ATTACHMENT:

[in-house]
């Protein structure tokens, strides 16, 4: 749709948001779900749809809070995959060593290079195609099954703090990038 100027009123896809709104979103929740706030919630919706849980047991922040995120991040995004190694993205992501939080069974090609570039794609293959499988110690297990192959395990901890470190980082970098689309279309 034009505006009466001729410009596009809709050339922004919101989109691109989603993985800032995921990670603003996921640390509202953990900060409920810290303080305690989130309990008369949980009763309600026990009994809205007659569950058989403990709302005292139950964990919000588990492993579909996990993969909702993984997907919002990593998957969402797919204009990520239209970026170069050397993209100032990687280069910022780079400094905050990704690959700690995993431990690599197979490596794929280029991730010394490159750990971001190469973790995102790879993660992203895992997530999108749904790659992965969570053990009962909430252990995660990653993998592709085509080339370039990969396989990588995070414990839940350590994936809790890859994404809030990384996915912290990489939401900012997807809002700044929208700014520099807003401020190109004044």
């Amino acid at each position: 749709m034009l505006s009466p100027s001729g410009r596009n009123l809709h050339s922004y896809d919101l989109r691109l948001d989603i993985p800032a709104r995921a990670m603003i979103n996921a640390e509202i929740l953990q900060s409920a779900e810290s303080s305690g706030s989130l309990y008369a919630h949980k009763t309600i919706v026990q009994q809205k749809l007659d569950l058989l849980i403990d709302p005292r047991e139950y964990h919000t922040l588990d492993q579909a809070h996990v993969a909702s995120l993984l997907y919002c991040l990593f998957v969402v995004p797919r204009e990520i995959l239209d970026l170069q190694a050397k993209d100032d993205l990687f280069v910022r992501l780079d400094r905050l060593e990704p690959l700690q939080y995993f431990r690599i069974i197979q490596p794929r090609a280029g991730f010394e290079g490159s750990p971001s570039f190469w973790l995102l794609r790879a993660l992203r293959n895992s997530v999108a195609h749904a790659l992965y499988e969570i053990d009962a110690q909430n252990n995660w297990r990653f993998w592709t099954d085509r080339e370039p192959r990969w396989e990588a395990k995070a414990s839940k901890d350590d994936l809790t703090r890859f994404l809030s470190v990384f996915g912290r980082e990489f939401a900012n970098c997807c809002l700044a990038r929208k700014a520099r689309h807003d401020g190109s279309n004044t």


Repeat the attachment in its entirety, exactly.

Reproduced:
[in-house]
């Protein structure tokens, strides 16, 4: 749709948001779900749809809070995959060593290079195609099954703090990038 100027009123896809709104979103929740706030919630919706849980047991922040995120991040995004190694993205992501939080069974090609570039794609293959499988110690297990192959395990901890470190980082970098689309279309 034009505006009466001729410009596009809709050339922004919101989109691109989603993985800032995921990670603003996921640390509202953990900060409920810290303080305690989130309990008369949980009763309600026990009994809205007659569950058989403990709302005292139950964990919000588990492993579909996990993969909702993984997907919002990593998957969402797919204009990520239209970026170069050397993209100032990687280069910022780079400094905050990704690959700690995993431990690599197979490596794929280029991730010394490159750990971001190469973790995102790879993660992203895992997530999108749904790659992965969570053990009962909430252990995660990653993998592709085509080339370039990969396989990588995070414990839940350590994936809790890859994404809030990384996915912290990489939401900012997807809002700044929208700014520099807003401020190109004044």
């Amino acid at each position: 749709m034009l505006s009466p100027s001729g410009r596009n009123l809709h050339s922004y896809d919101l989109r691109l948001d989603i993985p800032a709104r995921a990670m603003i979103n996921a640390e509202i929740l953990q900060s409920a779900e810290s303080s305690g706030s989130l309990y008369a919630h949980k009763t309600i919706v026990q009994q809205k749809l007659d569950l058989l849980i403990d709302p005292r047991e139950y964990h919000t922040l588990d492993q579909a809070h996990v993969a909702s995120l993984l997907y919002c991040l990593f998957v969402v995004p797919r204009e990520i995959l239209d970026l170069q190694a050397k993209d100032d993205l990687f280069v910022r992501l780079d400094r905050l060593e990704p690959l700690q939080y995993f431990r690599i069974i197979q490596p794929r090609a280029g991730f010394e290079g490159s750990p971001s570039f190469w973790l995102l794609r790879a993660l992203r293959n895992s997530v999108a195609h749904a790659l992965y499988e969570i053990d009962a110690q909430n252990n995660w297990r990653f993998w592709t099954d085509r080339e370039p192959r990969w396989e990588a395990k995070a414990s839940k901890d350590d994936l809790t703090r890859f994404l809030s470190v990384f996915g912290r980082e990489f939401a900012n970098c997807c809002l700044a990038r929208k700014a520099r689309h807003d401020g190109s279309n004044t």